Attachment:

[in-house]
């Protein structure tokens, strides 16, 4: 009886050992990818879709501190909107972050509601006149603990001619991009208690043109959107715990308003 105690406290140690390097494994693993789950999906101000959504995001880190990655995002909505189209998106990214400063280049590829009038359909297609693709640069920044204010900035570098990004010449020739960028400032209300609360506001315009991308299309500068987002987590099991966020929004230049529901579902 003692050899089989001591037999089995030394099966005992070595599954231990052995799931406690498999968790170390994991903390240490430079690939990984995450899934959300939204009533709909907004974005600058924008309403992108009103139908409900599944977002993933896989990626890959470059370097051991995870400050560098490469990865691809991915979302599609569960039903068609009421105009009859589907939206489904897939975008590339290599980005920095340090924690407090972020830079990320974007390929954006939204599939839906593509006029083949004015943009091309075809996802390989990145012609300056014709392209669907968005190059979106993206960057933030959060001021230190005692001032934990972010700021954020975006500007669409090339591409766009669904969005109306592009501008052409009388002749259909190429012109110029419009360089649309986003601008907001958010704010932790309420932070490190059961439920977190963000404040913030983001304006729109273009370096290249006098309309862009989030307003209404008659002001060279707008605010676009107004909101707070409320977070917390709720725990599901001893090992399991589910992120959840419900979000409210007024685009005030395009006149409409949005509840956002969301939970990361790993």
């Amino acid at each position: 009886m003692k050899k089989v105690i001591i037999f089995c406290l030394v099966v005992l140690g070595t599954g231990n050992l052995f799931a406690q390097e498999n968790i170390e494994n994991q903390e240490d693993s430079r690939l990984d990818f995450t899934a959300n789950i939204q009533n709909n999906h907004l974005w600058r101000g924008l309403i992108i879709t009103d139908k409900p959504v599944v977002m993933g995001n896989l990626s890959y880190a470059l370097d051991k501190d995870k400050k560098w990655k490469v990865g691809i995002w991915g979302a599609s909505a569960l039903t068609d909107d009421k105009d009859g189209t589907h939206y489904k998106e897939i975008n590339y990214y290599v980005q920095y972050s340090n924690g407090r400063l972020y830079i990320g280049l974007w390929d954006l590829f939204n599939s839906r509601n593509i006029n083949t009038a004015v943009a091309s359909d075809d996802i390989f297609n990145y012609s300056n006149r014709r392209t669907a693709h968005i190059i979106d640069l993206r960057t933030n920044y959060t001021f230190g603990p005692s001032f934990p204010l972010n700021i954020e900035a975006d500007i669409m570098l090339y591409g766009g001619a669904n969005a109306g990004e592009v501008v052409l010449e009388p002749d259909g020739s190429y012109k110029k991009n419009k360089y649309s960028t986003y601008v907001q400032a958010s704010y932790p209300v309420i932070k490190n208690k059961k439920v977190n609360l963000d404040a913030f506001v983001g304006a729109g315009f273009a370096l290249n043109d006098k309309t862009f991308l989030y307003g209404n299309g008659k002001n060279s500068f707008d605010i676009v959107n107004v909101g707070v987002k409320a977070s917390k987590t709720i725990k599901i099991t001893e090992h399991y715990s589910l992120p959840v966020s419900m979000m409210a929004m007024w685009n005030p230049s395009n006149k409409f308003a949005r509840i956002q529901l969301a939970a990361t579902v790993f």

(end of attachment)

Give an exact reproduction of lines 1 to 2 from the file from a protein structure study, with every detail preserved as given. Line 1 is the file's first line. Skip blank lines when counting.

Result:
[in-house]
């Protein structure tokens, strides 16, 4: 009886050992990818879709501190909107972050509601006149603990001619991009208690043109959107715990308003 105690406290140690390097494994693993789950999906101000959504995001880190990655995002909505189209998106990214400063280049590829009038359909297609693709640069920044204010900035570098990004010449020739960028400032209300609360506001315009991308299309500068987002987590099991966020929004230049529901579902 003692050899089989001591037999089995030394099966005992070595599954231990052995799931406690498999968790170390994991903390240490430079690939990984995450899934959300939204009533709909907004974005600058924008309403992108009103139908409900599944977002993933896989990626890959470059370097051991995870400050560098490469990865691809991915979302599609569960039903068609009421105009009859589907939206489904897939975008590339290599980005920095340090924690407090972020830079990320974007390929954006939204599939839906593509006029083949004015943009091309075809996802390989990145012609300056014709392209669907968005190059979106993206960057933030959060001021230190005692001032934990972010700021954020975006500007669409090339591409766009669904969005109306592009501008052409009388002749259909190429012109110029419009360089649309986003601008907001958010704010932790309420932070490190059961439920977190963000404040913030983001304006729109273009370096290249006098309309862009989030307003209404008659002001060279707008605010676009107004909101707070409320977070917390709720725990599901001893090992399991589910992120959840419900979000409210007024685009005030395009006149409409949005509840956002969301939970990361790993």